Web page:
Melon – sources, health benefits, nutrients, uses and constituents at NaturalPedia.com

Friday, June 23, 2017 by

Melons are a family of fruit encompassing many varieties, the most popular ones being watermelon, cantaloupe, and honeydew. Other varieties include the horned melon, casaba, and banana melons. According to LiveStrong.com, they belong to the gourd family, alongside squash. They have been cultivated for the past 4,000 years,. While melons vary in shape, size, color, and taste they generally have a tough skin and watery flesh, with seeds on the inside. Melons also tend to have a sweet flavor and smell, making them a popular ingredient in both the culinary and cosmetics industry. Melons have low energy density. They can make one feel full despite having a low calorie count. This is ideal for those who are watching their weight, and explains melon’s popularity among dieters.


List of known nutrients

According to HealthBeckon.com:

  • Alpha-Carotene
  • Calcium
  • Carbohydrates
  • Copper
  • Dietary fiber
  • Folates
  • Iron
  • Lutein-Zeaxanthin
  • Magnesium
  • Manganese
  • Niacin
  • Pantothenic acid
  • Potassium
  • Protein
  • Pyridoxine
  • Riboflavin
  • Thiamin
  • Vitamin A
  • Vitamin C
  • Vitamin E
  • Vitamin K
  • Zinc

Medicinal uses for melons

Regular consumption of melons can prevent cancer, due to their high amount of carotenoids, which are associated with lower risk of cancer, particularly in the lungs.

Melons are a rich source of adenosine, an anticoagulant which prevents blood clots from forming, consequently preventing heart attack and stroke.

Melons are made up of 90 percent water, and this high water content has a soothing effect and provides relief for those suffering from heartburn.

As a natural diuretic, melons help maintain kidney health and cure any kidney diseases. Combined with lemon, they also prove effective against gout.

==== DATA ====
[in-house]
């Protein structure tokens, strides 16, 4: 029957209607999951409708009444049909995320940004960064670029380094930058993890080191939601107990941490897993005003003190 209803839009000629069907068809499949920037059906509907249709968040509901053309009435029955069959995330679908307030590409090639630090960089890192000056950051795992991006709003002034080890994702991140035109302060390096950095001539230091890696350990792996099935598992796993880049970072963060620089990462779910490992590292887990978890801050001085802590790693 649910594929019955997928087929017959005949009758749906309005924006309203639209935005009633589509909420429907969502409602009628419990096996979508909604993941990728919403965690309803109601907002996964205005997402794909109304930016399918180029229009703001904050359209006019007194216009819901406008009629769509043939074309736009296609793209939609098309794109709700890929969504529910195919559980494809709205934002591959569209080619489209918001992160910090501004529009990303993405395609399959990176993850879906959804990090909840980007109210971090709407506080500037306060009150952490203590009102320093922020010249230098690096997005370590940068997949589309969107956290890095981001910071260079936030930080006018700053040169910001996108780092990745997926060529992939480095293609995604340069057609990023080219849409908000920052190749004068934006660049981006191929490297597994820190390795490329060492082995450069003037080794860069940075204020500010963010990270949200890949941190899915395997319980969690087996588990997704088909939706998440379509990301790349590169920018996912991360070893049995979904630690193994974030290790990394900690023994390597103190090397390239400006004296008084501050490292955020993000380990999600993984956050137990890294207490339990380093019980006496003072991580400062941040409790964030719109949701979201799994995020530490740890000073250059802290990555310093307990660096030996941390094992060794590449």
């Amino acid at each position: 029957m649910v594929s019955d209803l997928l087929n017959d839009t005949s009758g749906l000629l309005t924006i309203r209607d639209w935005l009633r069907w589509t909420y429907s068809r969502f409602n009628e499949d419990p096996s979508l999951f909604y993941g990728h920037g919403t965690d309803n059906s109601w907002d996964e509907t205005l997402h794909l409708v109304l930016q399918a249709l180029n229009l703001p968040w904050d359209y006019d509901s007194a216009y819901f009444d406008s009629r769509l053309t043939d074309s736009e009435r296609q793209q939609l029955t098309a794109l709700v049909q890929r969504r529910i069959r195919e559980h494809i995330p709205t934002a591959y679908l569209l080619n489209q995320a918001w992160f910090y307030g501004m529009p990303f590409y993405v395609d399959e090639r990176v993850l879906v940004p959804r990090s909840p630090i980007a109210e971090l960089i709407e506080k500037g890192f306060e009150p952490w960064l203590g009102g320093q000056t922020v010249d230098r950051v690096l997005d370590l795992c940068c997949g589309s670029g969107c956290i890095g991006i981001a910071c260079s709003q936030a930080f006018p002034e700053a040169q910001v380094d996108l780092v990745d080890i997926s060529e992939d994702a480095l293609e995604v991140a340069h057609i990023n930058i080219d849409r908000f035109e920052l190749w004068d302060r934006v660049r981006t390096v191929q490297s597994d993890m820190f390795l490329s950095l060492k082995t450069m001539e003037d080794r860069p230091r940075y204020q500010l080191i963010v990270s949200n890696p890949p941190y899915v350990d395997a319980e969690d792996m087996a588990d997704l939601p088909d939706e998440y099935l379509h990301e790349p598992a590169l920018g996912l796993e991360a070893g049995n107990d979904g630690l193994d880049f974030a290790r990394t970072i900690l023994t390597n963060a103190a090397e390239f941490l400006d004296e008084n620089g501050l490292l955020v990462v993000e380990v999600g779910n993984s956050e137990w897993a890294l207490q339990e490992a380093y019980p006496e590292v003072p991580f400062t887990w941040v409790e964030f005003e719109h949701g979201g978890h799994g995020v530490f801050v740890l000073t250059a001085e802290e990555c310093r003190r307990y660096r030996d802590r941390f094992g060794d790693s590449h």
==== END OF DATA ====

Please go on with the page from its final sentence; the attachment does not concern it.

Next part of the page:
Melons also help regulate digestion, keeping bowel movements smooth and easy due to their high water and dietary fiber content.

Low in calories and sodium, and with no fat or cholesterol, melons are ideal for promoting weight loss or maintaining a healthy weight.

Melons are good for the skin, as they contain collagen which supports cell structure in bodily tissues. Melons keep skin firm, promote faster wound healing, and keep skin moisturized. They also have anti-aging properties, as they contain a combination of vitamins A, B, and C. Aside from being eaten, they can be applied directly to the skin like a facial mask. They contain a substantial amount of vitamin A, which promotes hair growth. At the same time, the B vitamins they contain, such folates, prevent hair fall. Melons are also good for an energy boost, due to the amount of B vitamins they contain.

Melons may also help with:

  • Cough
  • Depression
  • Dyspepsia
  • Fever
  • High blood pressure
  • Rheumatoid arthritis

Body systems supported by melons

Here are the body systems that benefit from melons, according to Invorma.com:

  • Cardiovascular system
  • Digestive system
  • Eyes
  • Respiratory system
  • Urinary system

Ways to use melons

Melons are often consumed on their own, as their sweet flavor stands out on its own. However, they also work great when added to various dishes. According to SeriousEats.com, they can be added raw to a salad with Spanish ham and basil for a delicious treat with contrasting flavors. They can also be blended into a soup, brushed with spices and grilled, or turned into a sorbet. Melons also work well when blended into smoothies.

Where to learn more

Summary

Melons can prevent cancer, heart disease, and stroke.

They can soothe heartburn.

They can be used to treat kidney diseases and gout.

Melons promote smoother digestion and prevent constipation and diarrhea.

They can be used to aid in weight loss.

Melons have anti-aging properties.

They maintain good skin health.

They support hair growth and prevent hair loss.

Melons can improve energy levels.

Sources include:

LiveStrong.com

HealthBeckon.com

Invorma.com

SeriousEats.com

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